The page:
During September 26 - 30 GNU Radio Conference 2022 was held in Washington DC. GNU Radio Conference (aka GRCon) is an annual conference centered around the GNU Radio Project and community, and is one of the premier software defined radio industry events. GNU Radio is an open source digital signals processing (DSP) tool which is used often with SDRs.

A few days ago videos of all the presentations were released on their YouTube channels, and all the talks can be found on this playlist. The videos contain a mix of in person and remote talks. A schedule of all talks can be found on the GNU Radio website.

GRCon22 - GNU Radio Project Update

Running GR-GSM and IMSI Catcher on a Raspberry Pi 4 with Dragon OS

DragonOS is a ready to use Ubuntu Linux image that comes preinstalled with multiple SDR software packages. The creator Aaron also runs a YouTube channel showing how to use the various packages installed. 

In his latest video Aaron tests his Pi64 image with GR-GSM and IMSI Catcher running with the GNU Radio 3.10 platform on a Raspberry Pi 4. He tests operation with an RTL-SDR and LimeSDR.

GR-GSM is a GNU Radio based program capable of receiving and analyzing mobile GSM data. We note that it cannot decode actual messages without additional information about the encryption key, but it can be interesting to investigate the metadata. GSM is mostly outdated these days, but still used in some areas by some older phones and devices. IMSI Catcher is a script that will record all detected GSM 'IMSI' numbers received by the mobile tower which can be used to uniquely identify devices.

Short video setting up and testing GR-GSM on DragonOS Pi64 w/ GNU Radio 3.10 and the RTL-SDR. The current DragonOS Pi64 build has GNU Radio 3.8 and all the necessary tools to accomplish what's shown in this video. If you'd like to test the build shown in this video, it's temporarily available here until I finish and put it on Source Forge.


A LimeSDR and DragonOS Focal's Osmo-NITB-Scripts was used to create the GSM900 lab environment. The RTL-SDR was able to see and decode the GSM900 network and although only briefly shown in the video, the IMSI Catcher script works.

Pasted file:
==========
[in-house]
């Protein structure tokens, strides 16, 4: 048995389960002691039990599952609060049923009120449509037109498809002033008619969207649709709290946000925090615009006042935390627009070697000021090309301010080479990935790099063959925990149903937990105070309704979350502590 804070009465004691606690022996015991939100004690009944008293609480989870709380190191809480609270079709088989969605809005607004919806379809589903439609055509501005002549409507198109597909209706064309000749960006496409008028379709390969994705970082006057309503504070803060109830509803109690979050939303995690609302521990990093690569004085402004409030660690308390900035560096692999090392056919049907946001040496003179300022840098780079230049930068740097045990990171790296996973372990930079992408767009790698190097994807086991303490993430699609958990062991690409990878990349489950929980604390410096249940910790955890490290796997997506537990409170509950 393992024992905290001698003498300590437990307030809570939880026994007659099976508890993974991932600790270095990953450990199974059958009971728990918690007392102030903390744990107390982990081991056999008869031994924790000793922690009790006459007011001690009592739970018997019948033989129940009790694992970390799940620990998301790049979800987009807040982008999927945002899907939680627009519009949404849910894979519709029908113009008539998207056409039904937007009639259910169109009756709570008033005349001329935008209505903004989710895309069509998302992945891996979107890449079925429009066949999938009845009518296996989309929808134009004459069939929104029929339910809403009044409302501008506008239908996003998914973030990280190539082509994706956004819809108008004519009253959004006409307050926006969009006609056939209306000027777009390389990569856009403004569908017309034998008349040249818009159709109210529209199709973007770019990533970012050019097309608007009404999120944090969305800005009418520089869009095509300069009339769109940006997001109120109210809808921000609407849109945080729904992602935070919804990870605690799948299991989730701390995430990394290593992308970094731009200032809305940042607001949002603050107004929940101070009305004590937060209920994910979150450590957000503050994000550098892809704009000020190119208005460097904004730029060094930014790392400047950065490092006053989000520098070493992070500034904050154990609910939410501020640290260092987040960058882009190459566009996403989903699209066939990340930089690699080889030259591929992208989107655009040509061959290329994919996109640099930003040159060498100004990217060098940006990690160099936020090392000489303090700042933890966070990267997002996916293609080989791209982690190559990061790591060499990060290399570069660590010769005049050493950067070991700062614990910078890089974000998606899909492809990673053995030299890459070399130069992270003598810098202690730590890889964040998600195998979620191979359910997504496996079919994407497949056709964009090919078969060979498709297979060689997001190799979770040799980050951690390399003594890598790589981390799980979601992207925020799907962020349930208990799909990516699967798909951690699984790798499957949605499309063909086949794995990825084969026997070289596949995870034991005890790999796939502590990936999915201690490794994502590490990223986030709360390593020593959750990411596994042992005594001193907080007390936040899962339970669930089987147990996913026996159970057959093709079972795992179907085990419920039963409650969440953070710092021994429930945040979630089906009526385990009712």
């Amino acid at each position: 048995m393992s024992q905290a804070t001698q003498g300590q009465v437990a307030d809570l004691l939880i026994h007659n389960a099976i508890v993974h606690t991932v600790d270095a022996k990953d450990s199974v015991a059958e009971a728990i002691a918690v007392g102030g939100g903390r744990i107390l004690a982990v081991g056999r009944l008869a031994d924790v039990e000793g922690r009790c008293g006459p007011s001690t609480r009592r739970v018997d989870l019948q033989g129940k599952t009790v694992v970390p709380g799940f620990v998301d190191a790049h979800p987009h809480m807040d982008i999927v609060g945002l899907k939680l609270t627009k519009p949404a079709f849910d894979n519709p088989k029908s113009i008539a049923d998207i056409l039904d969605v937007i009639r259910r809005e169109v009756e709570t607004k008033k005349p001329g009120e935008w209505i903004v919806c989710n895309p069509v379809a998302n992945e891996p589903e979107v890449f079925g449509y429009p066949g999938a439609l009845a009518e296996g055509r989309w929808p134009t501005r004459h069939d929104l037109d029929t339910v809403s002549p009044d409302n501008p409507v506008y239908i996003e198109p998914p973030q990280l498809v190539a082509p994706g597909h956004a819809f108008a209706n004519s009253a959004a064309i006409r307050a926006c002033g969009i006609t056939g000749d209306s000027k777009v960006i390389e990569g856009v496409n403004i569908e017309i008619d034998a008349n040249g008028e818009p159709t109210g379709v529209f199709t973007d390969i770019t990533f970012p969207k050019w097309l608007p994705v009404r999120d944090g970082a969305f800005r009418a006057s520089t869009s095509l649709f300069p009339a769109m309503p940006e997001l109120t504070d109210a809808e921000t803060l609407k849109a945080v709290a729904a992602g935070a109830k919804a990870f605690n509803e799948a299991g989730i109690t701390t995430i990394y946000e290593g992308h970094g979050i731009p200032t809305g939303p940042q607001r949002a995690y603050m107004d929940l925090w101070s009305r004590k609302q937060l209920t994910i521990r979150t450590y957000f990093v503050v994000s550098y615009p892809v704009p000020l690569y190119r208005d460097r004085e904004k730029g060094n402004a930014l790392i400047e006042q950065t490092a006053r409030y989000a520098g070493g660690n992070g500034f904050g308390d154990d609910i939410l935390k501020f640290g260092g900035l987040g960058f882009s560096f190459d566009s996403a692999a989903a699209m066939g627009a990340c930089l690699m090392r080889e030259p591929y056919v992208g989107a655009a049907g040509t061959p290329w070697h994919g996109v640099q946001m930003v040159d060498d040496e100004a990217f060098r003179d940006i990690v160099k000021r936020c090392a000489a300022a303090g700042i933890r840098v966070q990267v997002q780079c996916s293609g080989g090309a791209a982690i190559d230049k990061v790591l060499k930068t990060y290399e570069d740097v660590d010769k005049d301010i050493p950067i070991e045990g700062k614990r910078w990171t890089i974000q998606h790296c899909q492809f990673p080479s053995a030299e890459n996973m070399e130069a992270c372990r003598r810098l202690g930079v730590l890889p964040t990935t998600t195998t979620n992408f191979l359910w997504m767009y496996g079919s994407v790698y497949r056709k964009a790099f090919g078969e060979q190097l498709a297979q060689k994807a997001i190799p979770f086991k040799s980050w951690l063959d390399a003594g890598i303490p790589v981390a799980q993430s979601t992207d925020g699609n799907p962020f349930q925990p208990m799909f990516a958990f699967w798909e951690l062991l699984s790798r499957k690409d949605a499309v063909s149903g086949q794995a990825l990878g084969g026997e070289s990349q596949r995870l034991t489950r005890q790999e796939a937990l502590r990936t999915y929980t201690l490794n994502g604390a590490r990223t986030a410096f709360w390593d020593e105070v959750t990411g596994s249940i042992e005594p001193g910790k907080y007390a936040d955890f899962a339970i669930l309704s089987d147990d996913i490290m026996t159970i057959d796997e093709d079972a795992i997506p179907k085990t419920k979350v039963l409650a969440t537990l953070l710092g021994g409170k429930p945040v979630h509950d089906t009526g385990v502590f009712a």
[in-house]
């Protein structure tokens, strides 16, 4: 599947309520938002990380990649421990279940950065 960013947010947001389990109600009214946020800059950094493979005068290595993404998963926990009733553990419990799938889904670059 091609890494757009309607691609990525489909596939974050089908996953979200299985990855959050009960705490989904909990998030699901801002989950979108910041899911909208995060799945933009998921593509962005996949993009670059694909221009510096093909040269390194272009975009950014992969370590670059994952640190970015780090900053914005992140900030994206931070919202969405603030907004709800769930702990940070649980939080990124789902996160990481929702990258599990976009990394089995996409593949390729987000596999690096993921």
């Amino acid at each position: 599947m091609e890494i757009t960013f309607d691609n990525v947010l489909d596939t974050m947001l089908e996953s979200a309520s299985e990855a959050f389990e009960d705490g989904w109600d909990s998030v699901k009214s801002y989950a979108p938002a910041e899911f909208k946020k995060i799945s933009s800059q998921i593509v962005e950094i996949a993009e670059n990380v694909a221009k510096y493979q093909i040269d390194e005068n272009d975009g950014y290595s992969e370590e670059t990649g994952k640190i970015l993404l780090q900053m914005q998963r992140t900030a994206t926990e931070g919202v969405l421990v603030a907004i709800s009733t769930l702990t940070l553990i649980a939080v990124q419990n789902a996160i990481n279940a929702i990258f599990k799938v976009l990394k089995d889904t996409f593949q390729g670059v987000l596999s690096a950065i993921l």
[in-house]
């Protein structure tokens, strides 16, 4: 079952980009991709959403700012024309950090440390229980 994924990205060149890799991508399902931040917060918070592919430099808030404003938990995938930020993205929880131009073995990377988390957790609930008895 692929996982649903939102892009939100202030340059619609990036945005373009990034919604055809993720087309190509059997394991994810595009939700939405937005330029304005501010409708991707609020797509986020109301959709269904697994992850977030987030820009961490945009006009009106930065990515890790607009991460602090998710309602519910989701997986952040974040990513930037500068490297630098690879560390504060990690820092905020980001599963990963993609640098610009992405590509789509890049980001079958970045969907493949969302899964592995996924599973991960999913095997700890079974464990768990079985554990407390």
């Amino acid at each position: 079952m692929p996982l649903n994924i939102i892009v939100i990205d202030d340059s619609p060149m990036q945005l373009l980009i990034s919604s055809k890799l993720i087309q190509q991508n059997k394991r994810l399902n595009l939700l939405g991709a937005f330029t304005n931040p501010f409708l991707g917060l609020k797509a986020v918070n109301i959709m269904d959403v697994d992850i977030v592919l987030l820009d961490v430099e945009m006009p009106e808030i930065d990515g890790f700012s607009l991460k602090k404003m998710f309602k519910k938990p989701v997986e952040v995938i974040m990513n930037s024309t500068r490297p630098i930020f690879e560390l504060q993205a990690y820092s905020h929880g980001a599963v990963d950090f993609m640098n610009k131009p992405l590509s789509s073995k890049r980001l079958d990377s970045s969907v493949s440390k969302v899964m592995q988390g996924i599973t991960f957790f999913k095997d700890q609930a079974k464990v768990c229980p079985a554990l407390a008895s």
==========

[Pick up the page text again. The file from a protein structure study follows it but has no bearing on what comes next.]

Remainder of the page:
Here's the fork used for this video and for testing. There's also a pull request on the main GR-GSM repo for this code to be added.


DragonOS Pi64 Testing GR-GSM + IMSI Catcher w/ GNU Radio 3.10 (RTLSDR, Pi4, LimeSDR, OSMO-NITB)

New GNU Radio Beginners Tutorials Available

A new set of beginners tutorials for the GNU Radio platform have been released on the GNU Radio Wiki.  GNU Radio is an open source development toolkit for signals processing and is commonly used to build software demodulators and decoders for Software Defined Radios including the RTL-SDR.

The tutorials lead you through topics such as understanding flowgraphs, creating custom Python blocks, using DSP blocks, GNU Radio core mechanics, modulation and demodulation and more.

We are pleased to announce a new set of beginner-level tutorials, as well as a new tutorials landing page, you can check them out here

A big thank you to NumFOCUS for sponsoring the work and to Matt from wavewalkerdsp who did the bulk of the work!

These beginner-level tutorials walk a new user through starting GRC and creating a simple flowgraph, all the way up to creating custom blocks and using tags and message passing.

We would like to create follow-up tutorials that the GNU Radio community needs so please leave feedback in the Discuss tab of the main Tutorials page, here are some suggestions:

  • Do you have ideas for future tutorials you’d like to see made?
  • What doesn’t make sense in GNU Radio, or what is hard to understand?
  • Where are the sticking points? What is hard to remember?
  • What is hard to use?
  • Are there any points in the current tutorials you’d like to see in more detail?
  • What would you change about the tutorials?

You can also access the tutorials using the Tutorials link on the left hand sidebar of the GNU Radio wiki, from any page.

GNU Radio Tutorial Topics

If you're interested in these tutorials you might also want to check out Michael Ossmann's set of video tutorials for the HackRF, which features GNU Radio usage heavily.

GNU Radio Conference 2021 Talks Now Available on YouTube

The GNU Radio YouTube channel has recently finished uploading the talks from GRCon21, this years annual GNU Radio Conference. GNU Radio is an open source development toolkit for signals processing and is commonly used to build software demodulators and decoders for Software Defined Radios.

The GNU Radio conference talks are generally about cutting edge SDR research topics and the YouTube playlist contains 67 videos covering a gambit between what changes have been made in new releases of GNU Radio to presentations and demonstrations focusing on topics such as reverse engineering smart power meters and 5G cell detection among many others.

Some of the talks from this years conference that we found most interesting include:

GRCon21 - Keynote: Joe Gibbs Racing Team